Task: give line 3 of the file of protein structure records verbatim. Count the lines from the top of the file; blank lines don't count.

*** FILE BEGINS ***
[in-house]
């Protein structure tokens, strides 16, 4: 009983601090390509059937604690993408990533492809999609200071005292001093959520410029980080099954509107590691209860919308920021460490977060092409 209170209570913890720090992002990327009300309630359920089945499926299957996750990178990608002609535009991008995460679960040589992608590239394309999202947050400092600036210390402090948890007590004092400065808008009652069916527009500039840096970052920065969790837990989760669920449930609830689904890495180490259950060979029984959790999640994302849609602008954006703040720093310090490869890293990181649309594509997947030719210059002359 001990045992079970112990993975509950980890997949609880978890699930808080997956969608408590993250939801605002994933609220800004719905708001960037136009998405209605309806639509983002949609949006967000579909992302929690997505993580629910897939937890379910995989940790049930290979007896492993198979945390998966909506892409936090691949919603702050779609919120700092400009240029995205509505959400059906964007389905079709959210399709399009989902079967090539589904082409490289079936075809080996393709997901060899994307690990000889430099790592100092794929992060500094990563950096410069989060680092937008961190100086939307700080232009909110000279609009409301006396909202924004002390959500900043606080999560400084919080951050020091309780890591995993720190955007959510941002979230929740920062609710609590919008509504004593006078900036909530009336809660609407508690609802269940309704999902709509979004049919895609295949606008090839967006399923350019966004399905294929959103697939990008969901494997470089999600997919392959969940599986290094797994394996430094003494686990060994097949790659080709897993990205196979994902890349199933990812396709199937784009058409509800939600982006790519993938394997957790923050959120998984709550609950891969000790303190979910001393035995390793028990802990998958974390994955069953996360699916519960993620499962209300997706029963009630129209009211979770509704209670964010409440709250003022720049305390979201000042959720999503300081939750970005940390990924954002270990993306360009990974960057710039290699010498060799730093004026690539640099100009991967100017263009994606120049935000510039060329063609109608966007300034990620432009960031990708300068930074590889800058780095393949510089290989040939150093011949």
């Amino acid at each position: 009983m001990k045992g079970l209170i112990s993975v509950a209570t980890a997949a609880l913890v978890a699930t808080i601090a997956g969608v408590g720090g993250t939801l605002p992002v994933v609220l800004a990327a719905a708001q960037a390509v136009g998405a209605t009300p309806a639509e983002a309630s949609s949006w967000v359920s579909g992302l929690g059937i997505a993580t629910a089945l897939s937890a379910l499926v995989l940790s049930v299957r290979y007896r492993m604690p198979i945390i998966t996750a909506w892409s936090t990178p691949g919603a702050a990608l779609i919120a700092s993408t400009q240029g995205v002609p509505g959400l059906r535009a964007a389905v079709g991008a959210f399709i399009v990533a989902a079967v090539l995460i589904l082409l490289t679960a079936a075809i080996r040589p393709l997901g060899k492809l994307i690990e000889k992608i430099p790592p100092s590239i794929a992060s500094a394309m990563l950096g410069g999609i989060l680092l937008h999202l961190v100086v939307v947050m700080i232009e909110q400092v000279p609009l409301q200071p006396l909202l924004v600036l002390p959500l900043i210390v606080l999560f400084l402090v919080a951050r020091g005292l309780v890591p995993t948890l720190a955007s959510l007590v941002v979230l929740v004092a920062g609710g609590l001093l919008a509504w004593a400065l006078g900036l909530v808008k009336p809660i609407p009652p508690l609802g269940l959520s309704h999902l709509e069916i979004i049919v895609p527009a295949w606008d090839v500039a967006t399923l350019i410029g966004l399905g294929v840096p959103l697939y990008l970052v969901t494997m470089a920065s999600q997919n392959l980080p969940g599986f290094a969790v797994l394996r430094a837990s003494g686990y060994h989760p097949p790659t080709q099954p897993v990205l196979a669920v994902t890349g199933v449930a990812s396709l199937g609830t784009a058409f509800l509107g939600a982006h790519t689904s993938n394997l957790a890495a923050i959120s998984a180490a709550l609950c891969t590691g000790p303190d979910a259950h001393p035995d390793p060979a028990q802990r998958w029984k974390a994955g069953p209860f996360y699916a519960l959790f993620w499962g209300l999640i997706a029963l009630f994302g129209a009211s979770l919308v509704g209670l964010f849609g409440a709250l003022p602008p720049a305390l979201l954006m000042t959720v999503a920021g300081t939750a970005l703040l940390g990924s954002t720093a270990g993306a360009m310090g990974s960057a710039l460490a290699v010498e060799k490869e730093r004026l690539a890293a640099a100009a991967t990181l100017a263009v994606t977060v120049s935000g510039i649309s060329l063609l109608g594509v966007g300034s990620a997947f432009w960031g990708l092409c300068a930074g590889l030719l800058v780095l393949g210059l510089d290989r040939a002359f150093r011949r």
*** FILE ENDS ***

């Amino acid at each position: 009983m001990k045992g079970l209170i112990s993975v509950a209570t980890a997949a609880l913890v978890a699930t808080i601090a997956g969608v408590g720090g993250t939801l605002p992002v994933v609220l800004a990327a719905a708001q960037a390509v136009g998405a209605t009300p309806a639509e983002a309630s949609s949006w967000v359920s579909g992302l929690g059937i997505a993580t629910a089945l897939s937890a379910l499926v995989l940790s049930v299957r290979y007896r492993m604690p198979i945390i998966t996750a909506w892409s936090t990178p691949g919603a702050a990608l779609i919120a700092s993408t400009q240029g995205v002609p509505g959400l059906r535009a964007a389905v079709g991008a959210f399709i399009v990533a989902a079967v090539l995460i589904l082409l490289t679960a079936a075809i080996r040589p393709l997901g060899k492809l994307i690990e000889k992608i430099p790592p100092s590239i794929a992060s500094a394309m990563l950096g410069g999609i989060l680092l937008h999202l961190v100086v939307v947050m700080i232009e909110q400092v000279p609009l409301q200071p006396l909202l924004v600036l002390p959500l900043i210390v606080l999560f400084l402090v919080a951050r020091g005292l309780v890591p995993t948890l720190a955007s959510l007590v941002v979230l929740v004092a920062g609710g609590l001093l919008a509504w004593a400065l006078g900036l909530v808008k009336p809660i609407p009652p508690l609802g269940l959520s309704h999902l709509e069916i979004i049919v895609p527009a295949w606008d090839v500039a967006t399923l350019i410029g966004l399905g294929v840096p959103l697939y990008l970052v969901t494997m470089a920065s999600q997919n392959l980080p969940g599986f290094a969790v797994l394996r430094a837990s003494g686990y060994h989760p097949p790659t080709q099954p897993v990205l196979a669920v994902t890349g199933v449930a990812s396709l199937g609830t784009a058409f509800l509107g939600a982006h790519t689904s993938n394997l957790a890495a923050i959120s998984a180490a709550l609950c891969t590691g000790p303190d979910a259950h001393p035995d390793p060979a028990q802990r998958w029984k974390a994955g069953p209860f996360y699916a519960l959790f993620w499962g209300l999640i997706a029963l009630f994302g129209a009211s979770l919308v509704g209670l964010f849609g409440a709250l003022p602008p720049a305390l979201l954006m000042t959720v999503a920021g300081t939750a970005l703040l940390g990924s954002t720093a270990g993306a360009m310090g990974s960057a710039l460490a290699v010498e060799k490869e730093r004026l690539a890293a640099a100009a991967t990181l100017a263009v994606t977060v120049s935000g510039i649309s060329l063609l109608g594509v966007g300034s990620a997947f432009w960031g990708l092409c300068a930074g590889l030719l800058v780095l393949g210059l510089d290989r040939a002359f150093r011949r």